4 Ways to Improve Innovation Outcomes

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Many organizations are struggling with innovation. The struggles range from deciding an organization’s definition of innovation to the processes it takes to make innovation work.  It doesn’t have to be this confusing! However, the confusion is understandable.

 
While writing this I decided to Google the term innovation.  Google returned 569,000,000 results in 1.01 seconds.  Filtering that to books reduced this to only 2,550,000 in .43 seconds.  There are 13,300,000 videos on innovation. No wonder we are struggling to decide organizational definitions and approaches. 
 

My definition of innovation is taking an idea to a meaningful and measurable outcome for someone who has a Job to be Done. The Job to be Done theory comes from Clayton Christensen et.al’s book Competing Against Luck.  A job, as defined by Dr. Christensen, is the progress someone is trying to make in a particular circumstance.  In my view, the key to innovating is to understand the Job to be Done in a person’s work or personal life. 

RELATED: The Art of Storytelling and Innovation

Innovation has been on my mind and a key part of my job for many years.  My desire is to help organizations improve their innovation outcomes.  To improve innovation outcomes an organization needs a few key things.

  1. A theory.  The theory that I believe is most effective for framing innovation efforts is Clayton Christensens’s Jobs to be Done.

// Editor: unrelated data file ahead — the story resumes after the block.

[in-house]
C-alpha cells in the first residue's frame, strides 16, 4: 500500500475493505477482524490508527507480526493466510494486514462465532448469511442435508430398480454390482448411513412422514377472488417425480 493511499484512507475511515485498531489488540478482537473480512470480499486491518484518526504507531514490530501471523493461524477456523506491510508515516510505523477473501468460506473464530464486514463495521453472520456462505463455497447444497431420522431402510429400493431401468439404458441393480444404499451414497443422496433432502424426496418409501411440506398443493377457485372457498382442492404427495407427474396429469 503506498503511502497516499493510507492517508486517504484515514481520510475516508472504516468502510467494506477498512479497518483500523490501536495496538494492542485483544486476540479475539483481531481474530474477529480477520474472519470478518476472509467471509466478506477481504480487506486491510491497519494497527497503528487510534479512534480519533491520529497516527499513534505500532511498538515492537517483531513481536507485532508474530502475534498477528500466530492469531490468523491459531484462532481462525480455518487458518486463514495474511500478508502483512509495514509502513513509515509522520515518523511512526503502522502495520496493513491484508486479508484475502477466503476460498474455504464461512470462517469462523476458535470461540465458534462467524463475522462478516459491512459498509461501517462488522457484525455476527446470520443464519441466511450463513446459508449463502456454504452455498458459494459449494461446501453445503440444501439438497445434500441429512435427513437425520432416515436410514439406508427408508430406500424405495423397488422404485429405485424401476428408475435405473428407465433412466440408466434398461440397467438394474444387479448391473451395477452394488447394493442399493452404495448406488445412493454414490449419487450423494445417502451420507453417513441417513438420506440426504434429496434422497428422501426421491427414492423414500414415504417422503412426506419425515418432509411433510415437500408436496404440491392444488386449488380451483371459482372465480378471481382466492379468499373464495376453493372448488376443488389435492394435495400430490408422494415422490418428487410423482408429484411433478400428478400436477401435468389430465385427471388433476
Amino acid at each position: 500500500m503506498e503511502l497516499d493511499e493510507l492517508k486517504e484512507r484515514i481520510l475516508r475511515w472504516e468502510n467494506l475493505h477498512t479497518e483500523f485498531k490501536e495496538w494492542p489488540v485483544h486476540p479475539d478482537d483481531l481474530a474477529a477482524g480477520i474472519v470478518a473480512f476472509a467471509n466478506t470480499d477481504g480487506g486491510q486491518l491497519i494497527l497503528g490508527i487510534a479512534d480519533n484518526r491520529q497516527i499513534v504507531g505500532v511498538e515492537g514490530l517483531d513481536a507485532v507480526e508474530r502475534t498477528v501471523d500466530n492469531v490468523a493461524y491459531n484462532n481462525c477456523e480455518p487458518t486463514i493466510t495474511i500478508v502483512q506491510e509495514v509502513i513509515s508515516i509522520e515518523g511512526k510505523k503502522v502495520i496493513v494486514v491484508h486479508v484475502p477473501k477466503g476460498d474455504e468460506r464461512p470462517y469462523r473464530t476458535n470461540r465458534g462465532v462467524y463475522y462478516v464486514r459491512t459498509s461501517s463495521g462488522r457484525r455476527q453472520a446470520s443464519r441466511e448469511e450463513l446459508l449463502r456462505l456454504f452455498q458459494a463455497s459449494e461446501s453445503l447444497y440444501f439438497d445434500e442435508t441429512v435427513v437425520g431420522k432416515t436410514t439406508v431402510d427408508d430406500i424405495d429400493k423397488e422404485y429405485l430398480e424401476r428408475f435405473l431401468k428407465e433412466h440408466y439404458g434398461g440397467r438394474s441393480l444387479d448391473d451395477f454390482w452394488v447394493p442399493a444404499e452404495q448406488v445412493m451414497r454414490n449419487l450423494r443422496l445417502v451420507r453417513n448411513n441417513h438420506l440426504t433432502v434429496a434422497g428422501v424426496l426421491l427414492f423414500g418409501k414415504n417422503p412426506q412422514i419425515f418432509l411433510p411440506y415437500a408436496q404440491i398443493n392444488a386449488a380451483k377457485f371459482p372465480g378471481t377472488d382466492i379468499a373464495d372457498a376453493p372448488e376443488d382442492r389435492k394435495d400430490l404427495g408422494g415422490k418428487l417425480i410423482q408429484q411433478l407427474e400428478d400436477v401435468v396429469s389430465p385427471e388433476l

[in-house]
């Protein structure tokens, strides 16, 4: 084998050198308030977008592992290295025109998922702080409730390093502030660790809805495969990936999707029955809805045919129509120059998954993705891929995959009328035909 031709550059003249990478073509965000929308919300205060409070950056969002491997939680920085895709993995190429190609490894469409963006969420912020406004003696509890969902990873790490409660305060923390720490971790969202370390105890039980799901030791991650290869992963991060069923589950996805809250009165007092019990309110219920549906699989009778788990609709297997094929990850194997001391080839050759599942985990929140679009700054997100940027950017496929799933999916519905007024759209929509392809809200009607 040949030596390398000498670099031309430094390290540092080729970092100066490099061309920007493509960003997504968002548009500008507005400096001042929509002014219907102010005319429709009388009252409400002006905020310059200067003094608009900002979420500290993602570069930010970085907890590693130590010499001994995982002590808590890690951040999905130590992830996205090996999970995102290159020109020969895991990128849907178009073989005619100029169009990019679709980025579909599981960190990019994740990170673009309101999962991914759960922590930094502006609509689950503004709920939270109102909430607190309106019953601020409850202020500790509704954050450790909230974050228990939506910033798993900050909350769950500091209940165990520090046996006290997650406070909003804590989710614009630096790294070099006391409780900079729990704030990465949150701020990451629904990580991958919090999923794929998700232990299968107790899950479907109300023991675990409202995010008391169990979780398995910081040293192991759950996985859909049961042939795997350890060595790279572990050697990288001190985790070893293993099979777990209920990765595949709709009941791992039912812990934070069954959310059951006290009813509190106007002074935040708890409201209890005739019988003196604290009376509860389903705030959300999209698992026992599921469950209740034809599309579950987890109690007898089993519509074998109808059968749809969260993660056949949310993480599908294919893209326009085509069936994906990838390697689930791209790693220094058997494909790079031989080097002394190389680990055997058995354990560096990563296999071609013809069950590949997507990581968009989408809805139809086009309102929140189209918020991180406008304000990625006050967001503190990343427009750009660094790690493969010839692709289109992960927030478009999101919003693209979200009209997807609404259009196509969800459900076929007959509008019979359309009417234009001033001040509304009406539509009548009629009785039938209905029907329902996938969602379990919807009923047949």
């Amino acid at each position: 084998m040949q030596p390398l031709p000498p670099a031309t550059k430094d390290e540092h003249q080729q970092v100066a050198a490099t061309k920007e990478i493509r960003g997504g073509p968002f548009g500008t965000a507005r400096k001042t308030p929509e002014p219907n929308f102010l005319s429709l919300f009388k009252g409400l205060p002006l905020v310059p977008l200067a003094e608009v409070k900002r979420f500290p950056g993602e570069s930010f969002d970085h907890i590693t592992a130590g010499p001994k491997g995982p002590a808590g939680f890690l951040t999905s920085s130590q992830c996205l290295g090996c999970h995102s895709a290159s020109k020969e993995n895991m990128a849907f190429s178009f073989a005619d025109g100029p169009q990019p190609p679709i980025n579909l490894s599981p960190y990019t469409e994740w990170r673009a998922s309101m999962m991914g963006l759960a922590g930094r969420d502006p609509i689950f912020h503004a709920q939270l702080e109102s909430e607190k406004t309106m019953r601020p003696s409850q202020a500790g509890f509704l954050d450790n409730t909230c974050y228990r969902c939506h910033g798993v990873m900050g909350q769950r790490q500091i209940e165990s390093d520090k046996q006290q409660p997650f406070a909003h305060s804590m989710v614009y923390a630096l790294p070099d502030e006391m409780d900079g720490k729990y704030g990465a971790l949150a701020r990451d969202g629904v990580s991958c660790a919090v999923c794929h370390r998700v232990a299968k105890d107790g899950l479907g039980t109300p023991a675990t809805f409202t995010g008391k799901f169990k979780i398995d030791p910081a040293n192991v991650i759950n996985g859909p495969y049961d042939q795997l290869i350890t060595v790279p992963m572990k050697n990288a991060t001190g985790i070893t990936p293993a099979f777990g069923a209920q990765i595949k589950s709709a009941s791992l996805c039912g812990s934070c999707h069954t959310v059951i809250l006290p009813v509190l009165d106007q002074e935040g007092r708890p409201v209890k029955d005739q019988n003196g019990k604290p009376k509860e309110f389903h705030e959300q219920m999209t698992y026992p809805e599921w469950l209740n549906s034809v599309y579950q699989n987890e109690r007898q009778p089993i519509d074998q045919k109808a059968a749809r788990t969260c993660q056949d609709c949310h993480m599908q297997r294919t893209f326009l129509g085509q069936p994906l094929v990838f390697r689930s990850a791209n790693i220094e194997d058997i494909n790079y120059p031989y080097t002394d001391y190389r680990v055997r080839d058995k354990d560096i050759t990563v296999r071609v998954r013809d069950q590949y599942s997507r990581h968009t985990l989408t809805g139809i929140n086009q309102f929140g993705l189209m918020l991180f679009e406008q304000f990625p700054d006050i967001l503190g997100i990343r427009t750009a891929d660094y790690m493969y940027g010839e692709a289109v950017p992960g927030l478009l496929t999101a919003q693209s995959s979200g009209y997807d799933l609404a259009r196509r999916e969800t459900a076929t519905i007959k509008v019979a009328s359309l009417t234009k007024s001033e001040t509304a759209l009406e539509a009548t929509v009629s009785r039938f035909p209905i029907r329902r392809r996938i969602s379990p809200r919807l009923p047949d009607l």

2. A mindset: The foundations of healthcare innovation from my perspective are empathy and curiosity.
  3. A Toolset for vetting ideas: The toolset and approach I have found to produce evidence based innovation, specifically for startups and/or startins:
    1. Alex Osterwalder’s Business Model Canvas
    2. Alex Osterwalder’s Value Proposition Design Canvas
    3. Steve Blank’s competitive pedal diagram
    4. Eric Von Hippel’s Lead User innovation
  4. A Skillset: the skillset contains the following and more:
    1. Asking Questions
    2. Observing
    3. Hypothesis writing and testing
    4. Storytelling
    5. Teamwork: innovation is a team sport

Over the coming months I will delve into each of these areas. The thing I think we need to do in the innovation space, especially healthcare, is to create an Innovation Process Model. That model will contain some of the above content and more as we learn over time. In creating an innovation process model we will have the necessary language for explaining innovation to healthcare leaders and caregivers. That language and partnership will make care safer, higher quality, a better experience, more accessible, and affordable.